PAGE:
This quote really stuck out, “We taxed foreign industry, not our own.”

We now have domestic statesmen and leaders who are ashamed to be Americans, and who seek to inflict harm on US manufacturing and American citizens if it will benefit those in foreign lands.

Below are a few snippets that I’ve blockquoted from Mr. Ellis’ piece, but please click and read the whole thing. It’s a little long, but it’s also a “read every word of it” piece.

An American System for America Prosperity

Our founders understood that America could not be independent and strong if we relied on other nations for our manufactured goods. They understood the United States had the natural resources, the technology, the labor force, and ample customers at home to support domestic industry and be largely self-sufficient.
Washington believed the United States could manufacture as well as farm, and he instructed Treasury Secretary Alexander Hamilton to come up with a plan to develop industry on these shores.

Hamilton’s plan, detailed in his 1791 Report on the Subject of Manufactures, called for tariffs that would raise revenues and protect infant American industries against predatory competition, and government procurement contracts to encourage American manufacturers.

For most of this country’s history, tariffs were the main source of federal revenue. There are many valid criticisms of tariffs and the incentives they create. But we replaced that revenue source with onerous taxes on income and investments, with a whole other set of negative incentives…most importantly that government feels that earning an income is bad, and must be punished with progressive taxation.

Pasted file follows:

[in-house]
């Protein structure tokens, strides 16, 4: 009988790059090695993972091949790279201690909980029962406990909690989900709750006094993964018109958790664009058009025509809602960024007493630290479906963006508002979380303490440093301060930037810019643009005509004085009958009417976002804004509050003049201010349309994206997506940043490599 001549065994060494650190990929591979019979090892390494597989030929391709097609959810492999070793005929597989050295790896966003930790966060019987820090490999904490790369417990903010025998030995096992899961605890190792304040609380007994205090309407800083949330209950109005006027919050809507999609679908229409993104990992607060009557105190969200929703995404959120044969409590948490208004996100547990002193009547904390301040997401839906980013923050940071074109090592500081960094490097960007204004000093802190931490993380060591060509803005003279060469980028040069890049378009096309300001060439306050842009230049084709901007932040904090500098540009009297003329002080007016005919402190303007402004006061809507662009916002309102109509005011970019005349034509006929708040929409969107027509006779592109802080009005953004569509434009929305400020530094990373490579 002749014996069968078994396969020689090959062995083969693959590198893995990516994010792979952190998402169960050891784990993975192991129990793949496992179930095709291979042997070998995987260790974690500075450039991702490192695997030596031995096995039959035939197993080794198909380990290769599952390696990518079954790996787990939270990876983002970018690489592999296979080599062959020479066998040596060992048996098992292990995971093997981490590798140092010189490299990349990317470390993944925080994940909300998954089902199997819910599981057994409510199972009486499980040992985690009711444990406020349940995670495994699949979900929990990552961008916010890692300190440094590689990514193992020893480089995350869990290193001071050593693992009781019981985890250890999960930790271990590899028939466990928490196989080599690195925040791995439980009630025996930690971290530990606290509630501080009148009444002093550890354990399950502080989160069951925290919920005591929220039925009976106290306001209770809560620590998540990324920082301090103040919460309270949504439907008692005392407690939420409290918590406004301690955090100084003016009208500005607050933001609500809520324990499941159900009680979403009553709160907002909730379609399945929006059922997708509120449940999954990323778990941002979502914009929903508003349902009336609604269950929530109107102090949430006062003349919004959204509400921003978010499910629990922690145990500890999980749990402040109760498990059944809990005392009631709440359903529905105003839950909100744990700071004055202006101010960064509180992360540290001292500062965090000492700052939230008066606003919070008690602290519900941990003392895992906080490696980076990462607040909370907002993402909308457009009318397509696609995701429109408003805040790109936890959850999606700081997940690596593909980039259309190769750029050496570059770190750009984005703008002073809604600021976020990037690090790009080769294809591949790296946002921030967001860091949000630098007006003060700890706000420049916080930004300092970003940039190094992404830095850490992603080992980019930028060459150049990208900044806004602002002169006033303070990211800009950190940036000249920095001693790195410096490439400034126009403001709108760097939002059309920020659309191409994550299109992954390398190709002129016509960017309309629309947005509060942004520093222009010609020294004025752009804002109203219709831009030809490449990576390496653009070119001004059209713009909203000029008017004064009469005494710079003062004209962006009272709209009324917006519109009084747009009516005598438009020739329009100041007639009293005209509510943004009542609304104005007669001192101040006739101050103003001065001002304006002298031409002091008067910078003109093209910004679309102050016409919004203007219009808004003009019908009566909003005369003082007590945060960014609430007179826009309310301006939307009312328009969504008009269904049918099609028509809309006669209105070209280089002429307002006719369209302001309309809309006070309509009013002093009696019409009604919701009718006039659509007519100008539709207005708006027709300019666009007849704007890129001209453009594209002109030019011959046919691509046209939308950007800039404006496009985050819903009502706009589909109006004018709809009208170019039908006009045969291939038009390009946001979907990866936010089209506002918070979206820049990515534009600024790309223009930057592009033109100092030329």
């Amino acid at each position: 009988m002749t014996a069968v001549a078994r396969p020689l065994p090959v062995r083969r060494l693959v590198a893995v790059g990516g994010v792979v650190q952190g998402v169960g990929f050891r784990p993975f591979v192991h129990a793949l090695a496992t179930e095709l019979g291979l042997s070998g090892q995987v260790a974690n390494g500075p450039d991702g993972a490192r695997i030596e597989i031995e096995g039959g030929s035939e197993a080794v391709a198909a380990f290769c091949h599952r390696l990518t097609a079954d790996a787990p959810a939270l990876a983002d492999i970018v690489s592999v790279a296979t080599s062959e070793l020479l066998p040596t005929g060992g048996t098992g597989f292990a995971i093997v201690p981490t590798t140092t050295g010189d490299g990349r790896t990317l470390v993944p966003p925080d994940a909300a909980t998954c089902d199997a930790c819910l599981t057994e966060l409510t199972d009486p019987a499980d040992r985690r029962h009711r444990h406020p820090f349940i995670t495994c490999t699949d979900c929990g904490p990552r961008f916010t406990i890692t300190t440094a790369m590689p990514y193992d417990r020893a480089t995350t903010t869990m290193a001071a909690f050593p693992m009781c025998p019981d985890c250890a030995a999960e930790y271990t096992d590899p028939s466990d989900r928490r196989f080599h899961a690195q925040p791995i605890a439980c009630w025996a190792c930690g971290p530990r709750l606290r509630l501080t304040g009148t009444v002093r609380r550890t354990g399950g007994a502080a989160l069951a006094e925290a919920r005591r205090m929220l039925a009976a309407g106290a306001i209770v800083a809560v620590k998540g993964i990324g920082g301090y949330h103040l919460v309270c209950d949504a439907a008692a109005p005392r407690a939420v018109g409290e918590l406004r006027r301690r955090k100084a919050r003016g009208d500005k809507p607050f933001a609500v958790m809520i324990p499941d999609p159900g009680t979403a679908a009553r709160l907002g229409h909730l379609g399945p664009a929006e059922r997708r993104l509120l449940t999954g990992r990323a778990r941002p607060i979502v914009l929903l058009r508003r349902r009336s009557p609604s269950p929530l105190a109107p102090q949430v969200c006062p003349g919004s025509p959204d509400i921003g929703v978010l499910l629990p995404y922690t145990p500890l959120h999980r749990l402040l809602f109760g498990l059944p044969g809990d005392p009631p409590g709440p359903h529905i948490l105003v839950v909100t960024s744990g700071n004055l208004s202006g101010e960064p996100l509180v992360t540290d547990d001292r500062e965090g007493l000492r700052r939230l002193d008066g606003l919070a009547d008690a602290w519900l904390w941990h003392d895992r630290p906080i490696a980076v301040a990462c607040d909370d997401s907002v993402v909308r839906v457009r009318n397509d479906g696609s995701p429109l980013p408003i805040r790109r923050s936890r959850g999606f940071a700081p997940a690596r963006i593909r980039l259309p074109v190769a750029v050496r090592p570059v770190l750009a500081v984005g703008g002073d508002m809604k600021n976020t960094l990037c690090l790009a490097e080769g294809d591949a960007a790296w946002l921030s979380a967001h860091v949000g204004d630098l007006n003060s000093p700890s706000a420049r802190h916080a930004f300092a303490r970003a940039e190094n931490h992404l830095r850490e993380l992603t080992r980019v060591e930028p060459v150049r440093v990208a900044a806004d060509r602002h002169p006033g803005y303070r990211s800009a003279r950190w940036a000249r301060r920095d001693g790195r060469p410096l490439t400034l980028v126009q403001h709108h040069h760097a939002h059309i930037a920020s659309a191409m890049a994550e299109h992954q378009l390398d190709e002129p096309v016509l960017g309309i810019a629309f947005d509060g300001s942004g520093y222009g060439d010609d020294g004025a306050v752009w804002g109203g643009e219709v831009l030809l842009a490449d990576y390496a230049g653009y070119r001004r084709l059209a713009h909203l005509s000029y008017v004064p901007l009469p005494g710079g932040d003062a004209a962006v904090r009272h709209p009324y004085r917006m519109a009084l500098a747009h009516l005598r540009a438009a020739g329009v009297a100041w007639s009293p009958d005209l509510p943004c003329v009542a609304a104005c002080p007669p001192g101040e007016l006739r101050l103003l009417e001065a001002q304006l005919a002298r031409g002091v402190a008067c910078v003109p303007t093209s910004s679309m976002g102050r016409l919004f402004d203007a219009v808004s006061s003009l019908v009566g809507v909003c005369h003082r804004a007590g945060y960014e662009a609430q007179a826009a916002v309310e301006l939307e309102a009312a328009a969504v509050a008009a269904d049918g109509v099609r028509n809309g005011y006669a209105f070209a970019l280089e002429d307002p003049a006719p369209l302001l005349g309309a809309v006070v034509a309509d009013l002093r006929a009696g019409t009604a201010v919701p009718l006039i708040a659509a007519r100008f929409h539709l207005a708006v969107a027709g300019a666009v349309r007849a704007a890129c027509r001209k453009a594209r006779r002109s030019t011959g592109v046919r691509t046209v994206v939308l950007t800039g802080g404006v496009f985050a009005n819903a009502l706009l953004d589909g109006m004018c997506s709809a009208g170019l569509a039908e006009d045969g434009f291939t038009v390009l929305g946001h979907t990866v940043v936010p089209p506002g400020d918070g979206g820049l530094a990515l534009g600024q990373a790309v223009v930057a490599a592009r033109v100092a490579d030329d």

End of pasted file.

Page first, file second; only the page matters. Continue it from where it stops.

The tax on imports raised revenue to fund the government and prevented foreign goods from smothering our own infant industries. Tariffs were the nation’s primary source of revenue for its first 150 years. Consider: we taxed foreign industries, not our own.

In 1791, Treasury Secretary Alexander Hamilton delivered his Report on the Subject of Manufactures to President Washington. It laid out the plan for the federal government to nurture the growth of domestic manufacturing industries in the United States rather than allow the new nation to depend on manufactured goods from abroad.

Hamilton’s report stood in contrast to “free traders” who believed America should confine itself to farming, export raw materials, and buy manufactured goods from Great Britain.

What about other great Americans through the years?


How about Thomas Jefferson, who famously wanted the US to be a nation of small farmers, leaving industrial production in Europe, where finished goods could be exported to the US. The War of 1812 changed his mind, with Britain embargoing necessities of life that were not manufactured in the US.

Jefferson explicitly renounced his earlier belief that America should be a strictly agrarian nation that depended on England “for manufactures.”